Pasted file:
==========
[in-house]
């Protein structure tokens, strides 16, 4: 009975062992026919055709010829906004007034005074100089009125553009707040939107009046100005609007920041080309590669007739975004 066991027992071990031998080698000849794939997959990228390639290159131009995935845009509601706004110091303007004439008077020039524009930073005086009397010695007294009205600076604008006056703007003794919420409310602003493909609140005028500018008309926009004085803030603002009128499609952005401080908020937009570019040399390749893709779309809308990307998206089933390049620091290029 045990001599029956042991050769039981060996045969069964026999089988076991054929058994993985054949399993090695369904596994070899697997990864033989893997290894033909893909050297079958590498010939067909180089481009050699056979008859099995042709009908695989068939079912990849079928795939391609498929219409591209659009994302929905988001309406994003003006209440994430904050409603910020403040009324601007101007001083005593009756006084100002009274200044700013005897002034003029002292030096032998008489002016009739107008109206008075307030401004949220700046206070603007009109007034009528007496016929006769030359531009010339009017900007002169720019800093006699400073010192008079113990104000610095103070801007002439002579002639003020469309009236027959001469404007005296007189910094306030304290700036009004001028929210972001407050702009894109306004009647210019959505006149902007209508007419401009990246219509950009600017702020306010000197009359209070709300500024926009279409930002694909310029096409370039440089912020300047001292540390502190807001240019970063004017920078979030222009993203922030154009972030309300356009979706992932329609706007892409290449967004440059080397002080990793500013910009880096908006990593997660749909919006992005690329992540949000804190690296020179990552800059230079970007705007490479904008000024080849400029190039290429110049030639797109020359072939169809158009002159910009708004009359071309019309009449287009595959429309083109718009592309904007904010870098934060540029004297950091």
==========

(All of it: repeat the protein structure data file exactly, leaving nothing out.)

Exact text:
[in-house]
């Protein structure tokens, strides 16, 4: 009975062992026919055709010829906004007034005074100089009125553009707040939107009046100005609007920041080309590669007739975004 066991027992071990031998080698000849794939997959990228390639290159131009995935845009509601706004110091303007004439008077020039524009930073005086009397010695007294009205600076604008006056703007003794919420409310602003493909609140005028500018008309926009004085803030603002009128499609952005401080908020937009570019040399390749893709779309809308990307998206089933390049620091290029 045990001599029956042991050769039981060996045969069964026999089988076991054929058994993985054949399993090695369904596994070899697997990864033989893997290894033909893909050297079958590498010939067909180089481009050699056979008859099995042709009908695989068939079912990849079928795939391609498929219409591209659009994302929905988001309406994003003006209440994430904050409603910020403040009324601007101007001083005593009756006084100002009274200044700013005897002034003029002292030096032998008489002016009739107008109206008075307030401004949220700046206070603007009109007034009528007496016929006769030359531009010339009017900007002169720019800093006699400073010192008079113990104000610095103070801007002439002579002639003020469309009236027959001469404007005296007189910094306030304290700036009004001028929210972001407050702009894109306004009647210019959505006149902007209508007419401009990246219509950009600017702020306010000197009359209070709300500024926009279409930002694909310029096409370039440089912020300047001292540390502190807001240019970063004017920078979030222009993203922030154009972030309300356009979706992932329609706007892409290449967004440059080397002080990793500013910009880096908006990593997660749909919006992005690329992540949000804190690296020179990552800059230079970007705007490479904008000024080849400029190039290429110049030639797109020359072939169809158009002159910009708004009359071309019309009449287009595959429309083109718009592309904007904010870098934060540029004297950091």